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First English Evangelical Lutheran Church of Glandale v. County of Los Angeles

Citation. 482 U.S. 304, 107 S. Ct. 2378, 96 L. Ed. 2d 250, 1987 U.S.
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Brief Fact Summary.

The Appellant, First English Evangelical Lutheran Church of Glandale (Appellant), purchased land in 1957 where it operated a campground as a retreat for handicapped children. A 1977 forest fire created a flooding hazard and a flood destroyed the camp buildings. Subsequently, an ordinance was passed that prohibited building in the area.

Synopsis of Rule of Law.

The just compensation clause requires the government to pay for temporary taking during the effective period of a regulation before it is ultimately found invalid as a taking.


Since 1957, the church had operated a camp ground for handicapped children on the flat area on either side of Mill Creek. The lower court deemed the allegation that the ordinance denied all use of the camp to be irrelevant since the church claim was for damages and not for declaratory or mandamus relief. The ordinance had been passed in January 1979. The Appellant filed a complaint a little more than a month after but did not use or build on the property during the interim period before the appellate court declared the ordinance had caused a taking.


Whether landowner who challenges that his property has been taken by a land use regulation may recover damages for time period before it is finally determined that a regulation does constitute a taking.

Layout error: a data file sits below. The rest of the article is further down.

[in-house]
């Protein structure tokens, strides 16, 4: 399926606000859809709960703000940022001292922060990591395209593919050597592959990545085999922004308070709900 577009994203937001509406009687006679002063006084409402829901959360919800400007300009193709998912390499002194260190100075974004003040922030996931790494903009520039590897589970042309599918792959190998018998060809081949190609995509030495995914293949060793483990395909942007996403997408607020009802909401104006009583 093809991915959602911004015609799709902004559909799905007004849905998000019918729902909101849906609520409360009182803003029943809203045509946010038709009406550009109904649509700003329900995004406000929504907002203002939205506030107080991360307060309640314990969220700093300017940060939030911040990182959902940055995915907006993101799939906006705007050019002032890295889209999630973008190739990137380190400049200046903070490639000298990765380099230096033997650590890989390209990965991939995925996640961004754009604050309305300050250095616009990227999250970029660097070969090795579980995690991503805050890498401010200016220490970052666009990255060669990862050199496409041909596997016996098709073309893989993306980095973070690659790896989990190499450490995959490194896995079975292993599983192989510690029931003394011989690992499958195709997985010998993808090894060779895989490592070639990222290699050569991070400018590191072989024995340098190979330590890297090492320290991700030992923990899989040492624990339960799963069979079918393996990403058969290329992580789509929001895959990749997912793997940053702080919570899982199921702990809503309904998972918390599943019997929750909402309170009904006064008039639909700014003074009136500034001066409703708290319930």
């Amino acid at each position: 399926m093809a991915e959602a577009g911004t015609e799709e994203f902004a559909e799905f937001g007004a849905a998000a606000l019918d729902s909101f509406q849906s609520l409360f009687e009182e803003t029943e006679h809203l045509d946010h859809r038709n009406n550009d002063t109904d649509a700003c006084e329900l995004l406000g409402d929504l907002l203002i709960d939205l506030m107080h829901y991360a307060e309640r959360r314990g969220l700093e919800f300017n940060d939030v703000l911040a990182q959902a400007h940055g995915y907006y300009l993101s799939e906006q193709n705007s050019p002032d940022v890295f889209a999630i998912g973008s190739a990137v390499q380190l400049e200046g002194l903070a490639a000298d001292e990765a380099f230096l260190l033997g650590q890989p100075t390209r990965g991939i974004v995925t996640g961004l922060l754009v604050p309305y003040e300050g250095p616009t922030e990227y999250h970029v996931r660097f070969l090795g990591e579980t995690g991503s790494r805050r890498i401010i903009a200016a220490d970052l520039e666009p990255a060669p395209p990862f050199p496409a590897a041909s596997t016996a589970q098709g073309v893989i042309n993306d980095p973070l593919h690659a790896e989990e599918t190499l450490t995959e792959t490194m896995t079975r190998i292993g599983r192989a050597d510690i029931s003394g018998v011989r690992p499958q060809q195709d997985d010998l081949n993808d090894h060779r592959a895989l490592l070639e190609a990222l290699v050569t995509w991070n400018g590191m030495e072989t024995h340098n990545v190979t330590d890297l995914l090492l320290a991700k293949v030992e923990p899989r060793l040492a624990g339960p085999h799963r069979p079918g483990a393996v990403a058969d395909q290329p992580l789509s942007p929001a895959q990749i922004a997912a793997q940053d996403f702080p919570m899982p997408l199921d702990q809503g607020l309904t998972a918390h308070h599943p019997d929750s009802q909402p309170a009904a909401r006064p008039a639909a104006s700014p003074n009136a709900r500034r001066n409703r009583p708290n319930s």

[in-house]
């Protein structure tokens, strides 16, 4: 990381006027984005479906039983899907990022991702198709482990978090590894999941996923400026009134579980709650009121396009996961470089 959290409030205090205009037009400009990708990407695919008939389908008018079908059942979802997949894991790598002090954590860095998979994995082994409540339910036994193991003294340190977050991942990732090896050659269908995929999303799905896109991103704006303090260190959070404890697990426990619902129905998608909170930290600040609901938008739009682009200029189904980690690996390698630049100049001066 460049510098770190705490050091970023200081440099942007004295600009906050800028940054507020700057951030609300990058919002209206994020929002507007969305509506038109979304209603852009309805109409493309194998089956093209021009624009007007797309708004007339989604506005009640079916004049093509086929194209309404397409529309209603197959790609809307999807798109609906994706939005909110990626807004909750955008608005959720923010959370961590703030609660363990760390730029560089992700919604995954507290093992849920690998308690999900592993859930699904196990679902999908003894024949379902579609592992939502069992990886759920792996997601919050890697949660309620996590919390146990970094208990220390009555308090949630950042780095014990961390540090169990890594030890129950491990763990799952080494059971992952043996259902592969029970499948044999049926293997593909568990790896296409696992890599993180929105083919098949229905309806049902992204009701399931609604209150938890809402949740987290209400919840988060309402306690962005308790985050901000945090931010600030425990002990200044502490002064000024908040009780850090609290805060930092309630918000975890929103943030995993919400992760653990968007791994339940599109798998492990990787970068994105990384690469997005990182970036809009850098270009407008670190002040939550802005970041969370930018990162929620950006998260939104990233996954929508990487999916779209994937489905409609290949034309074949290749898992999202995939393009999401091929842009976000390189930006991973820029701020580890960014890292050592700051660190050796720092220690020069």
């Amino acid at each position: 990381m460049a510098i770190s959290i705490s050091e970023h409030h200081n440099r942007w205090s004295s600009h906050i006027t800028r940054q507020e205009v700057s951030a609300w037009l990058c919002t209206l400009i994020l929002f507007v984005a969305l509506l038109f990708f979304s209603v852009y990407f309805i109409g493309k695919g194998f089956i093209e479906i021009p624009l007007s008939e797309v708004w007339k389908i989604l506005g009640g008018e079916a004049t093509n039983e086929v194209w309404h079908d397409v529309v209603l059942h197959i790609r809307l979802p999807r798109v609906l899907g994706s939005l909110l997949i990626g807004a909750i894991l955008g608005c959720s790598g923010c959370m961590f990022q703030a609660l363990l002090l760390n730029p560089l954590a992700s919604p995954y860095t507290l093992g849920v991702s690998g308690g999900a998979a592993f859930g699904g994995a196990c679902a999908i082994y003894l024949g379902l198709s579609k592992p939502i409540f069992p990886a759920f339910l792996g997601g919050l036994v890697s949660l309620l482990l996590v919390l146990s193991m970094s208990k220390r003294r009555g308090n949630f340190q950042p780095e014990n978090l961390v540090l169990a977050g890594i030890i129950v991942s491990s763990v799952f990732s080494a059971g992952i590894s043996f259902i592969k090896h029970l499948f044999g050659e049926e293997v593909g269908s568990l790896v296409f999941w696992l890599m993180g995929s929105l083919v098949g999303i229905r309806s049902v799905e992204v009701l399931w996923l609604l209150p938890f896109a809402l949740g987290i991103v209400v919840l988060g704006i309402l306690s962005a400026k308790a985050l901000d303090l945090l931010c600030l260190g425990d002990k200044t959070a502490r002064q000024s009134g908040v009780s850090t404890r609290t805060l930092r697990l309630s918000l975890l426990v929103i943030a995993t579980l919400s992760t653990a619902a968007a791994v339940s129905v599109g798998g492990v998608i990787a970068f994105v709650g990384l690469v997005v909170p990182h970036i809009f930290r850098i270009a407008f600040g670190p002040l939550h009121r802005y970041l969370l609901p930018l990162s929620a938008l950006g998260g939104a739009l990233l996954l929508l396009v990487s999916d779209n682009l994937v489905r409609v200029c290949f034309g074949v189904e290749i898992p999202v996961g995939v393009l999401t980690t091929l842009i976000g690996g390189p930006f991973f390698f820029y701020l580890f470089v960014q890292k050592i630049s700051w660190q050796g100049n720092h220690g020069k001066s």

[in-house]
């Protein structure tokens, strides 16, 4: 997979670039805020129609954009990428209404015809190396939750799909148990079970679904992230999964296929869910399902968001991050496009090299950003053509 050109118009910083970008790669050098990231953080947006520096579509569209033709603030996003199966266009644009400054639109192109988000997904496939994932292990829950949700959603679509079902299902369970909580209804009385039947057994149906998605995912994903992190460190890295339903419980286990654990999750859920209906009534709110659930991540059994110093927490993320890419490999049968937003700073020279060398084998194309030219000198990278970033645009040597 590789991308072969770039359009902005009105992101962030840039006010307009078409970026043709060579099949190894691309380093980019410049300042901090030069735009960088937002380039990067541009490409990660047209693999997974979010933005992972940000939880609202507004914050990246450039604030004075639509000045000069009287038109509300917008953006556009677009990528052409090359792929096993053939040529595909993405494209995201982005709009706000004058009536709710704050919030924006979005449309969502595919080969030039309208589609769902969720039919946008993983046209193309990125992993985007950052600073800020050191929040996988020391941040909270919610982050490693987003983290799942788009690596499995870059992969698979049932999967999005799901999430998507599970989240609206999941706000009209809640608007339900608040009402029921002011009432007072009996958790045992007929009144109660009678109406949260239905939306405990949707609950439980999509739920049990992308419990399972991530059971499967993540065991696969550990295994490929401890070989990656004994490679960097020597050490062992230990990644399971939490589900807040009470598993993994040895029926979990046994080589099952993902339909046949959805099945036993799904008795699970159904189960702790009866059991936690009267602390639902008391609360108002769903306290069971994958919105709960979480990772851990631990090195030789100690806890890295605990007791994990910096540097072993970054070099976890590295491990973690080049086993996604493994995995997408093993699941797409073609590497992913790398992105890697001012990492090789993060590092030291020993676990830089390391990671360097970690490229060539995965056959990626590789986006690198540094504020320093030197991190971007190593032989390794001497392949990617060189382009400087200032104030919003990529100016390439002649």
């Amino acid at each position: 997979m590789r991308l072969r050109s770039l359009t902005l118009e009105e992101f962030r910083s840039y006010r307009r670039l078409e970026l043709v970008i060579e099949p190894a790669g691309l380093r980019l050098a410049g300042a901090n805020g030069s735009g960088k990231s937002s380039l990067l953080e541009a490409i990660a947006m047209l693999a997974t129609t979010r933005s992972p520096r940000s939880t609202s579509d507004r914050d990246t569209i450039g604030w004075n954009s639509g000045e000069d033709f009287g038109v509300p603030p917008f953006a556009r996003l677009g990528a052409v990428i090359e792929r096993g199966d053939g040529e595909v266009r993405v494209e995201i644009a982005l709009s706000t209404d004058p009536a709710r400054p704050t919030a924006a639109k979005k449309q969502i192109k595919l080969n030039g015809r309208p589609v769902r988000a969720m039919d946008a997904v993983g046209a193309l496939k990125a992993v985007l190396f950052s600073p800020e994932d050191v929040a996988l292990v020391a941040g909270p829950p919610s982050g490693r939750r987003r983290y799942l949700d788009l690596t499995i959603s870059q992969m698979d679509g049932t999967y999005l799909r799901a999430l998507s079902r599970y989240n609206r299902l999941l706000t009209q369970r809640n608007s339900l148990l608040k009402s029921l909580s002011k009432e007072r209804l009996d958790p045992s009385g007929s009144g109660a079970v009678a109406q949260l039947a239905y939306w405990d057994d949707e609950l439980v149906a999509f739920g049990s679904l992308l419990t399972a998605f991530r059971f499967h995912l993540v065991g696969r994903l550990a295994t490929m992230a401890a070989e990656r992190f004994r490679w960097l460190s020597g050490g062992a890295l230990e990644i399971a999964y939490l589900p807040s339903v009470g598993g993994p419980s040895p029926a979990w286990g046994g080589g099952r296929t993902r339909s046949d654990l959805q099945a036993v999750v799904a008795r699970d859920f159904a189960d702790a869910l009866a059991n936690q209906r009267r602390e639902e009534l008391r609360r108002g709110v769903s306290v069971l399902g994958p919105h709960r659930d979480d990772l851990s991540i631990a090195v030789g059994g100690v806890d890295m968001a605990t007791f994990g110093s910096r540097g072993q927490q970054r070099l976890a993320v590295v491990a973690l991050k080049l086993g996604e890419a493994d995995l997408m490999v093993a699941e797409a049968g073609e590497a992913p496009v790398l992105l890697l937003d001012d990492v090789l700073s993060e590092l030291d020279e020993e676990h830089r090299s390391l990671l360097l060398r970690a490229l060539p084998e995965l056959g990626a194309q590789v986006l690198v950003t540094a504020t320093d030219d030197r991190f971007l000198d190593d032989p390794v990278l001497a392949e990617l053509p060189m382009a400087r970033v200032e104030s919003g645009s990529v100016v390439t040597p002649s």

Subsequent invalidation of the ordinance is not enough to justly compensate the property owner for the temporary taking. Where the government’s activities have worked a taking, no subsequent withdrawal of the regulation can relieve the government of the duty to pay for the period during which the taking was effective.


Justice John Paul Stevens (J. Stevens) stressed that the Court did not find there was a taking based on the flood protection regulation, which he thought was a valid health and safety measure. J. Stevens also thought it was irrational that a proportional reduction of the economic value was not compensated, but that a delay in time for all value was compensable, both were fractions of the overall economic value. Stevens also thought the litigants should have to exhaust state remedies to seek monetary relief before raising the question of a taking.


The church was compensated for the extensive litigation period wherein all use of the property was denied. Prior decisions relied upon by the government only stood for the proposition that value of property must be calculated at the time of the taking, but did not need to be extended to say that no taking can occur until the ordinance is ultimately held invalid.

Property Law Keyed to Singer (Third Edition)


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